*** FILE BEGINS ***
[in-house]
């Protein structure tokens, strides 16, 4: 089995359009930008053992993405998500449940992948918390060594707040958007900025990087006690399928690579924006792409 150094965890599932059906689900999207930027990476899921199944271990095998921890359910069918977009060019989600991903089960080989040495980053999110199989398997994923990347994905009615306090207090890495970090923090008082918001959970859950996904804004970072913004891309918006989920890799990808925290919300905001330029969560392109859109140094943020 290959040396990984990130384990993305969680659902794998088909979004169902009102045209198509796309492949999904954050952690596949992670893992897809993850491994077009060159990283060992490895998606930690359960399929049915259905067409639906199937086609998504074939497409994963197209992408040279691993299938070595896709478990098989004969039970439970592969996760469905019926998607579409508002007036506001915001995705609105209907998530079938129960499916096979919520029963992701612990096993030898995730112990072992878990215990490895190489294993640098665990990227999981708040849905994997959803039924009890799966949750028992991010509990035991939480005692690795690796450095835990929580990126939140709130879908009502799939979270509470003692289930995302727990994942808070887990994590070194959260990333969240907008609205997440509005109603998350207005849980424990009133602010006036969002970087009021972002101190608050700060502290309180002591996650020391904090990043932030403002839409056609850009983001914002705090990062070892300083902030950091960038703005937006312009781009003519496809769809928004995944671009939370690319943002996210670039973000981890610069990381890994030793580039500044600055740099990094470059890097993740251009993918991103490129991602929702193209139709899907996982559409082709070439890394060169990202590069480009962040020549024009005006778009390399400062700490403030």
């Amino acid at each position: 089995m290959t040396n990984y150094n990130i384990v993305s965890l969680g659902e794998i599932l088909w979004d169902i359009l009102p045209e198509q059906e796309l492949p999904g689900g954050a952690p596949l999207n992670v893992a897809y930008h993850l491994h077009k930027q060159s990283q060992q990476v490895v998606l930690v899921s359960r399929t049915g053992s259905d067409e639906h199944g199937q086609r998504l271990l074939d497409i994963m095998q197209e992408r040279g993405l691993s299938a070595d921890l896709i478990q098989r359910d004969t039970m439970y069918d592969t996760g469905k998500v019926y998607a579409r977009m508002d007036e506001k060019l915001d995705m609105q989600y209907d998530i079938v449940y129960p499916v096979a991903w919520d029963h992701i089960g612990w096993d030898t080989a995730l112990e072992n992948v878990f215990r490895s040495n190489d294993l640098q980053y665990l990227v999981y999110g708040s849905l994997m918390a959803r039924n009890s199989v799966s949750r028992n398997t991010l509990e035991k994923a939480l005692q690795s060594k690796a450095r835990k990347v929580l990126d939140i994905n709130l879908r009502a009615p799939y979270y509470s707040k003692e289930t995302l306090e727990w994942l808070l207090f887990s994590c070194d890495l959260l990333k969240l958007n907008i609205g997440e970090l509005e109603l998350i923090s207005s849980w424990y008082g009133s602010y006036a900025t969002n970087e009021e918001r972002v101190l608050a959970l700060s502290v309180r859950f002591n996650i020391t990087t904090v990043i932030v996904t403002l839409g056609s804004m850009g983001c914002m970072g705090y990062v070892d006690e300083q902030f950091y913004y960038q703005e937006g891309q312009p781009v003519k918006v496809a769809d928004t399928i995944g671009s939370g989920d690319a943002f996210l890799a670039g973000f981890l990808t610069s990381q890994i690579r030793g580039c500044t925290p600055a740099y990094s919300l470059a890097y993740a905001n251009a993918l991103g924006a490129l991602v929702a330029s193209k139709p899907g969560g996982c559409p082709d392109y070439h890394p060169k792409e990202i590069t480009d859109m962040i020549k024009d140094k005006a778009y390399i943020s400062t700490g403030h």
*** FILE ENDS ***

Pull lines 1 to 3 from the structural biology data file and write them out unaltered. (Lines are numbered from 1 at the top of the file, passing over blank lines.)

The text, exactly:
[in-house]
């Protein structure tokens, strides 16, 4: 089995359009930008053992993405998500449940992948918390060594707040958007900025990087006690399928690579924006792409 150094965890599932059906689900999207930027990476899921199944271990095998921890359910069918977009060019989600991903089960080989040495980053999110199989398997994923990347994905009615306090207090890495970090923090008082918001959970859950996904804004970072913004891309918006989920890799990808925290919300905001330029969560392109859109140094943020 290959040396990984990130384990993305969680659902794998088909979004169902009102045209198509796309492949999904954050952690596949992670893992897809993850491994077009060159990283060992490895998606930690359960399929049915259905067409639906199937086609998504074939497409994963197209992408040279691993299938070595896709478990098989004969039970439970592969996760469905019926998607579409508002007036506001915001995705609105209907998530079938129960499916096979919520029963992701612990096993030898995730112990072992878990215990490895190489294993640098665990990227999981708040849905994997959803039924009890799966949750028992991010509990035991939480005692690795690796450095835990929580990126939140709130879908009502799939979270509470003692289930995302727990994942808070887990994590070194959260990333969240907008609205997440509005109603998350207005849980424990009133602010006036969002970087009021972002101190608050700060502290309180002591996650020391904090990043932030403002839409056609850009983001914002705090990062070892300083902030950091960038703005937006312009781009003519496809769809928004995944671009939370690319943002996210670039973000981890610069990381890994030793580039500044600055740099990094470059890097993740251009993918991103490129991602929702193209139709899907996982559409082709070439890394060169990202590069480009962040020549024009005006778009390399400062700490403030």
């Amino acid at each position: 089995m290959t040396n990984y150094n990130i384990v993305s965890l969680g659902e794998i599932l088909w979004d169902i359009l009102p045209e198509q059906e796309l492949p999904g689900g954050a952690p596949l999207n992670v893992a897809y930008h993850l491994h077009k930027q060159s990283q060992q990476v490895v998606l930690v899921s359960r399929t049915g053992s259905d067409e639906h199944g199937q086609r998504l271990l074939d497409i994963m095998q197209e992408r040279g993405l691993s299938a070595d921890l896709i478990q098989r359910d004969t039970m439970y069918d592969t996760g469905k998500v019926y998607a579409r977009m508002d007036e506001k060019l915001d995705m609105q989600y209907d998530i079938v449940y129960p499916v096979a991903w919520d029963h992701i089960g612990w096993d030898t080989a995730l112990e072992n992948v878990f215990r490895s040495n190489d294993l640098q980053y665990l990227v999981y999110g708040s849905l994997m918390a959803r039924n009890s199989v799966s949750r028992n398997t991010l509990e035991k994923a939480l005692q690795s060594k690796a450095r835990k990347v929580l990126d939140i994905n709130l879908r009502a009615p799939y979270y509470s707040k003692e289930t995302l306090e727990w994942l808070l207090f887990s994590c070194d890495l959260l990333k969240l958007n907008i609205g997440e970090l509005e109603l998350i923090s207005s849980w424990y008082g009133s602010y006036a900025t969002n970087e009021e918001r972002v101190l608050a959970l700060s502290v309180r859950f002591n996650i020391t990087t904090v990043i932030v996904t403002l839409g056609s804004m850009g983001c914002m970072g705090y990062v070892d006690e300083q902030f950091y913004y960038q703005e937006g891309q312009p781009v003519k918006v496809a769809d928004t399928i995944g671009s939370g989920d690319a943002f996210l890799a670039g973000f981890l990808t610069s990381q890994i690579r030793g580039c500044t925290p600055a740099y990094s919300l470059a890097y993740a905001n251009a993918l991103g924006a490129l991602v929702a330029s193209k139709p899907g969560g996982c559409p082709d392109y070439h890394p060169k792409e990202i590069t480009d859109m962040i020549k024009d140094k005006a778009y390399i943020s400062t700490g403030h």